Before visiting France, it is necessary to grasp the rich culture and cultural customs firmly rooted in French society. Art, food, and fashion are all vital in French culture. The French are proud of their world-renowned cuisine, which is distinguished by wine, cheese, and gourmet delicacies. When dining in France, greet with a cheerful “Bonjour” and wait for an invitation to sit. Tipping is already included in the bill, so additional tipping is optional but appreciated.

The French also place great importance on their language, so knowing a few simple French words may go a long way toward demonstrating respect. Punctuality is essential in professional and social environments; therefore, on-time arrival is anticipated. Even in formal situations, greeting someone with a kiss on both cheeks is customary.

When speaking, stand within a reasonable distance. Furthermore, Sundays are frequently seen as a day of relaxation, with many businesses and stores closed. Lastly, appreciating art, architecture, and history is essential to French culture, with several museums and historical places to visit.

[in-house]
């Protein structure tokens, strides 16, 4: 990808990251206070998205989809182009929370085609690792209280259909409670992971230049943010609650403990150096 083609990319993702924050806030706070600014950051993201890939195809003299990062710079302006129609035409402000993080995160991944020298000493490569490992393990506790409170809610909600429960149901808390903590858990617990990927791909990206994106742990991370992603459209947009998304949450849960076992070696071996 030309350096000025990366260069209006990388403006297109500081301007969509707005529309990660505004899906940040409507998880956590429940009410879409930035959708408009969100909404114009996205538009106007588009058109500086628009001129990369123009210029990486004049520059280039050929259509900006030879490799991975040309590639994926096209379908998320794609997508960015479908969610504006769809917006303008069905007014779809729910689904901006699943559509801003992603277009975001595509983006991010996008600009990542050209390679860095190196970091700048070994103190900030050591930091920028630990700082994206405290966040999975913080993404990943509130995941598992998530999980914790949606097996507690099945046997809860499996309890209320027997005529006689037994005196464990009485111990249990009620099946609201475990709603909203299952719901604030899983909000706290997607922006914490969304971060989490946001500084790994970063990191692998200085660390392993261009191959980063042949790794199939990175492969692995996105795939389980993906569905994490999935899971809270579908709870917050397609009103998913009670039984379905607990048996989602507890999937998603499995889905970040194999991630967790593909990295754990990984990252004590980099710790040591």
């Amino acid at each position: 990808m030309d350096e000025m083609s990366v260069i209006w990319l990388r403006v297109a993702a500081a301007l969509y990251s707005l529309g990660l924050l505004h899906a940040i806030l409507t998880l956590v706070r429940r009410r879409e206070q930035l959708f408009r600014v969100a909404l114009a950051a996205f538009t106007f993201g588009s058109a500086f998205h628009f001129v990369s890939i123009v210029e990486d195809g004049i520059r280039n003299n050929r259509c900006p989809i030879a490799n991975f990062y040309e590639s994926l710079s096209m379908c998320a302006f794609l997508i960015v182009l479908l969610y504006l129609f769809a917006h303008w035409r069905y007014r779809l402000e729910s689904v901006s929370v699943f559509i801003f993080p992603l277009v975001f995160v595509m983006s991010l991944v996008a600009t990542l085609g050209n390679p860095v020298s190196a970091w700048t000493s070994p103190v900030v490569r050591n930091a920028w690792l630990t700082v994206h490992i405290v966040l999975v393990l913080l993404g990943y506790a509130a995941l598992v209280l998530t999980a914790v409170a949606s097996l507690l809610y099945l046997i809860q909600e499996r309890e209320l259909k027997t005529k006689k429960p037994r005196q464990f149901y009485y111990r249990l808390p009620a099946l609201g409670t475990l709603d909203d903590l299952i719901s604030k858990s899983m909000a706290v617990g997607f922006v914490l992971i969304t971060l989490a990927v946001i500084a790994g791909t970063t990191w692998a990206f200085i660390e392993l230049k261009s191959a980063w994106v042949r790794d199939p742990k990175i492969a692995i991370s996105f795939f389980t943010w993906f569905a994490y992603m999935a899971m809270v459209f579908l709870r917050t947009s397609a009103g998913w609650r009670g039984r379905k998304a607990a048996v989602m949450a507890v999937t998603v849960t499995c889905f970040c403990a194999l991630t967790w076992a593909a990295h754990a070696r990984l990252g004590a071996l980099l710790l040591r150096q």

Work-life balance

Work-life balance is highly prized in France, and strict rules prevent people from working excessive hours. Overtime is reimbursed, and employees are entitled to paid vacation days to relax and rejuvenate. This approach to working hours illustrates France’s dedication to enhancing employee well-being while retaining productivity and global competitiveness.


The average pay in France is an important measure of the country’s economic health and labor stability. The typical monthly gross wage in France is approximately €2587 per month. However, it is important to remember that incomes can vary significantly based on criteria such as location, career, and experience.

For example, incomes tend to be higher because of the higher cost of living in the bustling capital city of Paris. Doctors, attorneys, and information technology professionals earn far more than the national average. On the other hand, job in the hotel and service industries may pay less.